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Japan Series Recap

I like to write a game recap for the season opener. This isn't a blog that really does game-by-game analysis, but one game out of the year is fun. With a couple games (both in the wee hours of the morning), why not recap the "series" as a whole? Here are some unassorted bullet points, particularly if these games were just box scores for you:

  • King Felix was awesome. Enough said.
  • Ichiro's four-hit opener will go down as one of the most memorable moments of his career. Rising to the occasion on opening day, in Japan, was special. Truly great players have a knack for generating memorable moments in big spots. Ichiro is a truly great player.
  • I found it hilarious that Ichiro and Coco Crisp were the number three hitters in both games. Nine runs total were scored in both games combined. Woot. Woot.
  • Yoenis Cespedes is an exciting player. His best comp might be Vladimir Guerrero. Cespedes clubbed a double and home run, both on breaking balls. He's a free swinger, but he showed some plate coverage, and he fearlessly attacks all pitches he goes after...for better or worse. Vlad never really developed plate discipline, but it didn't matter with his freakish hitting ability. Cespedes could end up being the same way. Could.
  • Bartolo Colon looked pretty good, but the Mariners made him look amazing. His fastball had tremendous run away from lefties, and toward lefties. His change-up had good action too. However, both pithes tailed the same way. Colon did a great job locating his pitches early on, but the pitches were up in the zone more and more as he got tired. Unfortunately, too many Mariners kept pulling the ball, and rolling over. The best strategy would have been to wait on Colon's pitches, and shoot them the other way. That's what Smoak did with his home run, and Figgins did as well with a sharp liner snagged by Josh Donaldson.
  • To be honest, the Athletics looked like the better team in the series. Their hitting was better. The Mariners didn't have many hits, and of the few hits they got, too many of them were seeing-eye singles. Hopefully, this is just a case of a small sample size.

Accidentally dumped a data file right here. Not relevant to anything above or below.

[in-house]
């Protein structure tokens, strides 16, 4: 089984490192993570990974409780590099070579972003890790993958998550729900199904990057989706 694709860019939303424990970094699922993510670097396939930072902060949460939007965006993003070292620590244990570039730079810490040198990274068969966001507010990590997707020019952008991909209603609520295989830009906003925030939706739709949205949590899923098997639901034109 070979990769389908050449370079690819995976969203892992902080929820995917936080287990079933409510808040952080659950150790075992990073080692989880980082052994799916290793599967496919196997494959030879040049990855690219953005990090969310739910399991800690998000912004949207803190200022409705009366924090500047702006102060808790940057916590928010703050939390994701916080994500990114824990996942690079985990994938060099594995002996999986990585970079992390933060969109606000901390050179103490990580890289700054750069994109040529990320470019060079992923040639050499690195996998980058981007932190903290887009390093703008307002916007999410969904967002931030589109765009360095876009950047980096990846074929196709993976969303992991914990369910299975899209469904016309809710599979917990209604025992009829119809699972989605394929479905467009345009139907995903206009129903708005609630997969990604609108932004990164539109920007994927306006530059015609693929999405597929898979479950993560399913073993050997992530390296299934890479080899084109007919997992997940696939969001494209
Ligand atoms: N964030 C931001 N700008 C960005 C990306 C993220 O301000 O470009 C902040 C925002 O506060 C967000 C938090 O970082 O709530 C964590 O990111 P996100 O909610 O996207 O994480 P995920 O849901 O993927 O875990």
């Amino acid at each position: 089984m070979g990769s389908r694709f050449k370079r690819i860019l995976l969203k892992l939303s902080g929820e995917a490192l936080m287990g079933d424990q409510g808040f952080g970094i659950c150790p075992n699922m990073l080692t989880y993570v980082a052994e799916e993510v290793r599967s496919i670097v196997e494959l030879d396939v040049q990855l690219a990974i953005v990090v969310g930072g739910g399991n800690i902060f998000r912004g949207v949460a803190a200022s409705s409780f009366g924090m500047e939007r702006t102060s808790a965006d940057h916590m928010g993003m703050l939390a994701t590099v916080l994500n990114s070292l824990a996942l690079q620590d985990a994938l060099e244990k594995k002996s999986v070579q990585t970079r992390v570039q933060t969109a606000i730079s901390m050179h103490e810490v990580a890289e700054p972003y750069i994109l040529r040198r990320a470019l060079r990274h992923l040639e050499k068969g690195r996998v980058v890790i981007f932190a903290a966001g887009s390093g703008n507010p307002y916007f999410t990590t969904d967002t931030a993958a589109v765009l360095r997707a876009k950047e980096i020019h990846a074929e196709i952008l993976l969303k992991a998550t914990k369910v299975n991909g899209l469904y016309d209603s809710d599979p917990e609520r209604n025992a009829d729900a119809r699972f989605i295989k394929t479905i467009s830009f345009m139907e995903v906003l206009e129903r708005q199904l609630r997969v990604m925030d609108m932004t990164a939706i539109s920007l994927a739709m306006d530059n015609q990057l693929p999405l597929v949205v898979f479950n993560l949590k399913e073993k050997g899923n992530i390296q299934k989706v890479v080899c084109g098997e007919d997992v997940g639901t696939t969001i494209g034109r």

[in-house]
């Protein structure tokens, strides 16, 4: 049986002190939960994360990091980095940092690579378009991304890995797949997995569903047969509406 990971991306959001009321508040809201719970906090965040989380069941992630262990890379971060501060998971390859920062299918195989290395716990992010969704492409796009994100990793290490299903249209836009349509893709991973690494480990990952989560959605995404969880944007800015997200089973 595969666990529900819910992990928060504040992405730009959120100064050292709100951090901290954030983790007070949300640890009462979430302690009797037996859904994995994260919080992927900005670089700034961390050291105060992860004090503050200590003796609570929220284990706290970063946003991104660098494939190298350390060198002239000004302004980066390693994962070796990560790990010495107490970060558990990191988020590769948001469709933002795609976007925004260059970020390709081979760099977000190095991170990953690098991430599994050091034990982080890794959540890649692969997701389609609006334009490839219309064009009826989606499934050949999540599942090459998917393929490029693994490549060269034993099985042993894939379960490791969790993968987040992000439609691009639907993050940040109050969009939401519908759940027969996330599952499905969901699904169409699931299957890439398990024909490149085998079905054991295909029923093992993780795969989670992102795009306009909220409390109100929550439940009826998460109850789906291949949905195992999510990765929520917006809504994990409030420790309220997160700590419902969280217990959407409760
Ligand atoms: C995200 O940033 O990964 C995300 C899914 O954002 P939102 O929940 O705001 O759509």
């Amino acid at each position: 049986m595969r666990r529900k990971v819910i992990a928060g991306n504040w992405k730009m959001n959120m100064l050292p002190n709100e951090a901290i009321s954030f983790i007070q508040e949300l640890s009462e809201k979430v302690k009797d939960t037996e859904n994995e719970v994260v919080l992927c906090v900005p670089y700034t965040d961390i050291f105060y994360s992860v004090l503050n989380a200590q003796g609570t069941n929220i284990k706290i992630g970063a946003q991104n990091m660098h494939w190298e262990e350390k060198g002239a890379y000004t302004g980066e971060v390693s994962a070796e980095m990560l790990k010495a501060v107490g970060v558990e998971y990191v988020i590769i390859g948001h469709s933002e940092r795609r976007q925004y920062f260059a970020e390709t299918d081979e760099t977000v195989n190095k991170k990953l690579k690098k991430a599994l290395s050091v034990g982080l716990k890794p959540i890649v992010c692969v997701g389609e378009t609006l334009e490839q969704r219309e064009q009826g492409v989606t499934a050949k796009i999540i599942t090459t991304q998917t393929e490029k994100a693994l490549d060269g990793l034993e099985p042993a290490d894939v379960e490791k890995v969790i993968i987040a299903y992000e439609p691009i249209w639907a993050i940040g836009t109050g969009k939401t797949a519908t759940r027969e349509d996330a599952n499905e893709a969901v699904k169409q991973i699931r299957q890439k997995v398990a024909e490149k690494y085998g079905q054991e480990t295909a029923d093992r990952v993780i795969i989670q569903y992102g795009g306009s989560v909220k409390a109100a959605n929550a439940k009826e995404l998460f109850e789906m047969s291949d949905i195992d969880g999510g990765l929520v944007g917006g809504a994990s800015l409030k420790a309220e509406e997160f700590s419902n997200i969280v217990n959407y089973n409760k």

• I was impressed with Jason Vargas. Tokyo Dome's dimensions aren't very friendly for Vargas's style. I thought he would give up some dingers. However, he didn't, and the way he attacked hitters was gutsy. He pitched inside throughout the night, and got away with it. Vargas shouldn't have the velocity to sneak fastballs past hitters, especially in hitter-friendly confines. He made it work in Japan though. In general, he did an excellent job mixing speeds and locations. Vargas was in midseason form.
  • Tom Wilhelmsen has nasty stuff, and didn't get eaten up by a tie game in extra innings on opening night. He needs to spot either his fastball or curve better to be effective against better offenses than Oakland's, but to borrow a favorite quote from J.J. Putz, he appears to have what it takes downstairs. Pair that with heat, and a biting curve, and there's potential.
  • Also checking in downstairs is Steve Delabar. He will get hit harder by better offenses too, but I really like how he responded after Jonny Gomes's home run. Kurt Suzuki went down swinging on only three pitches. Granted, I think Suzuki got caught guessing wrong, but the fact remains that Delabar continued to attack hitters, even after a bad home run. That's a good sign. Relievers have to have short memories to avoid implosions.
  • George Sherrill looked terrible. He had no control, and as a result got hammered. I hope he figures out the strike zone a little better in the near future, because I've always been a fan of his. Otherwise, I'd be tempted to let him go.
  • Cliff Pennington feels like he's going to be a Mariners killer this year. I don't have a good reason for this feeling, but I'm writing it down so that I can say I called it if/when he slays the M's this season.
  • I like Jemile Weeks quite a bit. His range impresses me at second base. His level stroke won't produce much power, but speed is his game anyway. I think Weeks's skillset translates very well at second base, and he will quietly assert himself as an above average second basemen in the American League this year.
That's enough points for a post. Back to spring training. It's weird to think that the season is two games old, yet the home opener is still two weeks away.